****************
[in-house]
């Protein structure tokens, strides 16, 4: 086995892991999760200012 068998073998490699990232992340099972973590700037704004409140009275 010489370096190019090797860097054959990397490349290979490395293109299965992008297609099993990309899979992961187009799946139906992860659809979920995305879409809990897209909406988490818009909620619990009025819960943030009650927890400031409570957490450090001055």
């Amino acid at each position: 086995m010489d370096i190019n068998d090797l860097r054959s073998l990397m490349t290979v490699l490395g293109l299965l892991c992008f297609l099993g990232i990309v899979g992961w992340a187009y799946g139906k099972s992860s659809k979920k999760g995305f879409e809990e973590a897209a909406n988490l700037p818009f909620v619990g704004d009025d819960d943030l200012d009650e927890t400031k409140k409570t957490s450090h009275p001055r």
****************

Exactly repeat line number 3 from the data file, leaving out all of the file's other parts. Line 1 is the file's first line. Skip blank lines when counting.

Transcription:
């Amino acid at each position: 086995m010489d370096i190019n068998d090797l860097r054959s073998l990397m490349t290979v490699l490395g293109l299965l892991c992008f297609l099993g990232i990309v899979g992961w992340a187009y799946g139906k099972s992860s659809k979920k999760g995305f879409e809990e973590a897209a909406n988490l700037p818009f909620v619990g704004d009025d819960d943030l200012d009650e927890t400031k409140k409570t957490s450090h009275p001055r």